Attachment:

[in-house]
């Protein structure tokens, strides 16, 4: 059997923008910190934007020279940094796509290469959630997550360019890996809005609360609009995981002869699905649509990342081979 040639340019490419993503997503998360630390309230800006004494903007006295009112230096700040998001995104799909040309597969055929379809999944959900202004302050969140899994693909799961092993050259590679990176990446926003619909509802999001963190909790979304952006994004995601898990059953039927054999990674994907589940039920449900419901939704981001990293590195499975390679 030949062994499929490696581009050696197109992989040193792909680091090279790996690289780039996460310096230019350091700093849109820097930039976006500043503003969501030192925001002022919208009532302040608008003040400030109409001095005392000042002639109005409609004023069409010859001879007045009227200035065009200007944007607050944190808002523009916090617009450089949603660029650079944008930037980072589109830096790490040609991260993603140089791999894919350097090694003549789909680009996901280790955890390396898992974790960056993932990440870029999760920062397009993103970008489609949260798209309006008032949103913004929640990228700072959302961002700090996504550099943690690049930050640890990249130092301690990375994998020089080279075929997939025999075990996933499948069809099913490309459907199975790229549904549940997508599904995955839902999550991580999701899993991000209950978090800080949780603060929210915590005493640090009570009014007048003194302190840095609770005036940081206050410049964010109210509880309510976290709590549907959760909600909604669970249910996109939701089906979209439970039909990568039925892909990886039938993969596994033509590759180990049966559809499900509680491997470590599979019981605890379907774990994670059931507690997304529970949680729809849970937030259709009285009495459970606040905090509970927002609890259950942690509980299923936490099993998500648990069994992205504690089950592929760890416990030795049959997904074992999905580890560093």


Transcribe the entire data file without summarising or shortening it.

[in-house]
């Protein structure tokens, strides 16, 4: 059997923008910190934007020279940094796509290469959630997550360019890996809005609360609009995981002869699905649509990342081979 040639340019490419993503997503998360630390309230800006004494903007006295009112230096700040998001995104799909040309597969055929379809999944959900202004302050969140899994693909799961092993050259590679990176990446926003619909509802999001963190909790979304952006994004995601898990059953039927054999990674994907589940039920449900419901939704981001990293590195499975390679 030949062994499929490696581009050696197109992989040193792909680091090279790996690289780039996460310096230019350091700093849109820097930039976006500043503003969501030192925001002022919208009532302040608008003040400030109409001095005392000042002639109005409609004023069409010859001879007045009227200035065009200007944007607050944190808002523009916090617009450089949603660029650079944008930037980072589109830096790490040609991260993603140089791999894919350097090694003549789909680009996901280790955890390396898992974790960056993932990440870029999760920062397009993103970008489609949260798209309006008032949103913004929640990228700072959302961002700090996504550099943690690049930050640890990249130092301690990375994998020089080279075929997939025999075990996933499948069809099913490309459907199975790229549904549940997508599904995955839902999550991580999701899993991000209950978090800080949780603060929210915590005493640090009570009014007048003194302190840095609770005036940081206050410049964010109210509880309510976290709590549907959760909600909604669970249910996109939701089906979209439970039909990568039925892909990886039938993969596994033509590759180990049966559809499900509680491997470590599979019981605890379907774990994670059931507690997304529970949680729809849970937030259709009285009495459970606040905090509970927002609890259950942690509980299923936490099993998500648990069994992205504690089950592929760890416990030795049959997904074992999905580890560093």